North Oaks, the exclusive bedroom community in northern Ramsey County, is nearing completion after seven decades of meticulously controlled growth.
But the final build-out in the private, tony suburb of 5,200 is sparking controversy, with some residents and City Council members challenging a longtime developer’s plans to build 174 luxury houses, twin homes and condos under a 1999 agreement.
Tensions have run high for the past year and escalated this month at a City Council meeting, when the council confirmed on a 3-2 vote that the North Oaks Co., owned by an heir of St. Paul rail magnate James J. Hill, has the right to construct the last remaining homes in the 1999 agreement.
Mayor Gregg Nelson and two other council members were adamant that the developer can construct the additional homes over the next nine years.
“This is a valid agreement. North Oaks Company owns that land. They have the absolute right to build on it,” consistent with the planned development agreement, said Nelson, an attorney.
But two council members say the 1999 contract and ensuing amendments are unclear, and that construction a decade ago of Waverly Gardens, a 235-unit senior living and care campus, may restrict what can be built now.
Council Member Kara Ries said she fears the city is giving the North Oaks Co. “carte blanche” to develop the city’s remaining acreage.
“No one is saying we should stop development,” said Ries, also an attorney. “We have to think about what’s best for the community.”
Ries described North Oaks as a “nature lover’s paradise” and an important link in the Vadnais Lake Area watershed. She said some residents are not comfortable with the final build-out plans, which they feel don’t align with the original vision for North Oaks.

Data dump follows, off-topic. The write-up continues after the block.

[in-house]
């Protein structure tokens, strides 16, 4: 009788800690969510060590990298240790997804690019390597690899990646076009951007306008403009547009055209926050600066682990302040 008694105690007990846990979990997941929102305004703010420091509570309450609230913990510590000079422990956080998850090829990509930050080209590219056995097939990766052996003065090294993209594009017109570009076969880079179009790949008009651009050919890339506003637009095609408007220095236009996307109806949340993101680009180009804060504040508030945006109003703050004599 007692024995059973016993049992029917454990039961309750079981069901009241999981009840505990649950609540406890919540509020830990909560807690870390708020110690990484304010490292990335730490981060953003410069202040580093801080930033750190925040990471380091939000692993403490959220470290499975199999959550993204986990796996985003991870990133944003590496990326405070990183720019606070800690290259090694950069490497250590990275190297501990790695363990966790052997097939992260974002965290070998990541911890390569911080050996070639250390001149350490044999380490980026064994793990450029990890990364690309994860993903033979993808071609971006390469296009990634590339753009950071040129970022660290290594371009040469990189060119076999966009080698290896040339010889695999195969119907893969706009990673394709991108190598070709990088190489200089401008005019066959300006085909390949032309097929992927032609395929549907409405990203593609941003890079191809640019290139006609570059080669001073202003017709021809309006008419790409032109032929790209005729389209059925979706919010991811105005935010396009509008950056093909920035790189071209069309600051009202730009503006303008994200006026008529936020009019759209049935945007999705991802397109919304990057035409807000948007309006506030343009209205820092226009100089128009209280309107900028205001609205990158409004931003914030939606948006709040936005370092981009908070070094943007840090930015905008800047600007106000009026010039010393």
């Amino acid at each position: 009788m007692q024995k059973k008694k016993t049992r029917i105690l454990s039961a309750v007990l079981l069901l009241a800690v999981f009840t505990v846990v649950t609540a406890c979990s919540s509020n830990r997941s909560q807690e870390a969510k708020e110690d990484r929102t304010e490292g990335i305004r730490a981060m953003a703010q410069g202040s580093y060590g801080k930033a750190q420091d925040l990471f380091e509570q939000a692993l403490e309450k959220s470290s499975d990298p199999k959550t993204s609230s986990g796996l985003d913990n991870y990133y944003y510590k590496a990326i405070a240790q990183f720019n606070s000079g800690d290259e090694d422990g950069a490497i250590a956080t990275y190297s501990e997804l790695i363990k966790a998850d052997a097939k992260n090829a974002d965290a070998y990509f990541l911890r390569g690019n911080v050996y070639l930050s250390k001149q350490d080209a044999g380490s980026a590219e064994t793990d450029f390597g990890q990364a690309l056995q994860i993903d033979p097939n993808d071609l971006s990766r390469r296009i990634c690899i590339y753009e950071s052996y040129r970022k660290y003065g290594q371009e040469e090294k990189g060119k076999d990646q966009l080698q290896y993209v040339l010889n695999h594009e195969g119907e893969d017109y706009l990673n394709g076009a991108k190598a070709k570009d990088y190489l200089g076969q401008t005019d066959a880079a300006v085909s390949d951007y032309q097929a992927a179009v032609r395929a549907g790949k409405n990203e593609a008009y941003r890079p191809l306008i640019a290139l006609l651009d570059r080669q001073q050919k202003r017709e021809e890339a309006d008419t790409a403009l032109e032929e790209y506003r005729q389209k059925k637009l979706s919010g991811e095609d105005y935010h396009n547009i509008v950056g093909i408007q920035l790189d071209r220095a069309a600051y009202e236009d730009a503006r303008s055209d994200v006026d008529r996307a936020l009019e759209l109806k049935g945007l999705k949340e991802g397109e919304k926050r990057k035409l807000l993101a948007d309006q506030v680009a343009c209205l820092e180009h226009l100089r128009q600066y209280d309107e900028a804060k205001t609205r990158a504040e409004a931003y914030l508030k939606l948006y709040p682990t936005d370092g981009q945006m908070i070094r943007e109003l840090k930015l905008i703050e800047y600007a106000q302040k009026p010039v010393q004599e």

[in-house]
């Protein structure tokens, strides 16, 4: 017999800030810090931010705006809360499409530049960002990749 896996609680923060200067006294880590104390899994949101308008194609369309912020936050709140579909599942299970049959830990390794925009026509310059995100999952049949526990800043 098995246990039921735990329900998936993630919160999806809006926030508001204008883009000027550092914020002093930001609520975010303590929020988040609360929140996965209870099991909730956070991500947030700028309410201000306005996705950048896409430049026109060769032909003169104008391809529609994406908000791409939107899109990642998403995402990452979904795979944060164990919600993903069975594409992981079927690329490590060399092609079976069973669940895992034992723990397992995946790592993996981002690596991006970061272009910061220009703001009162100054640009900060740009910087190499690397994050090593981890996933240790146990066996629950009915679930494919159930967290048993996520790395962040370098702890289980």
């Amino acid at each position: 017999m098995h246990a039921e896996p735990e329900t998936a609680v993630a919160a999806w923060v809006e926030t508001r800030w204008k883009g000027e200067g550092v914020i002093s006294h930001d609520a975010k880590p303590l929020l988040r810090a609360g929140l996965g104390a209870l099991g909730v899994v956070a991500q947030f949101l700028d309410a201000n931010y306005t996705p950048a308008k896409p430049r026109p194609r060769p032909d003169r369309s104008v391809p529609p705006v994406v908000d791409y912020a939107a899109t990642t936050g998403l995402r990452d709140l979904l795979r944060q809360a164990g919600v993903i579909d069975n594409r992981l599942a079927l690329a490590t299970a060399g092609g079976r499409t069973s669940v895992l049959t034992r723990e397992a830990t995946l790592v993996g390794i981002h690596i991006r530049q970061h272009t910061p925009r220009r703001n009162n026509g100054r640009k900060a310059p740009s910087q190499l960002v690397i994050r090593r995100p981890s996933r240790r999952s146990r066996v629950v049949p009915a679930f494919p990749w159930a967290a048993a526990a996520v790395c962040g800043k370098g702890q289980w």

Those plans call for 85 detached townhouses and twin homes, about 40 single-family homes and 46 new condos, said Mark Houge, president of North Oaks Co. New homes would start in the high $400,000s and stretch into the millions. Construction could start by this fall.
The different home styles are driven largely by demand, including more single homeowners, more female homeowners and smaller families.
“It provides different types of housing for the residents of North Oaks,” Houge said.
Even with the new construction, North Oaks will still have about 1,900 homes on 5,500 acres, keeping it one of the metro area’s most spacious and scenic communities in the metro, Nelson said. With median household income at around $146,000, it’s also one of the state’s wealthiest communities.
The public dispute in many ways belies what has drawn many to North Oaks, best known for its hills, woods and meadows — and above all its privacy.
The history of North Oaks can be traced back to Hill, who in the 1880s purchased 5,500 acres and turned it into a farm. His grandson Louis Hill Jr., eventually inherited the farm and began to develop homes in the 1950s for what was described as a model community that respected the environment.
“Housing sites were chosen to conform with nature; natural beauty was to be preserved if at all possible,” according to the North Oaks Co. website.
Lots were spacious, often between 1 and 2 acres, according to property records. Homes used wells and septic systems, and the roads were private. They still are; uninvited visitors who drive through can be issued a trespassing citation.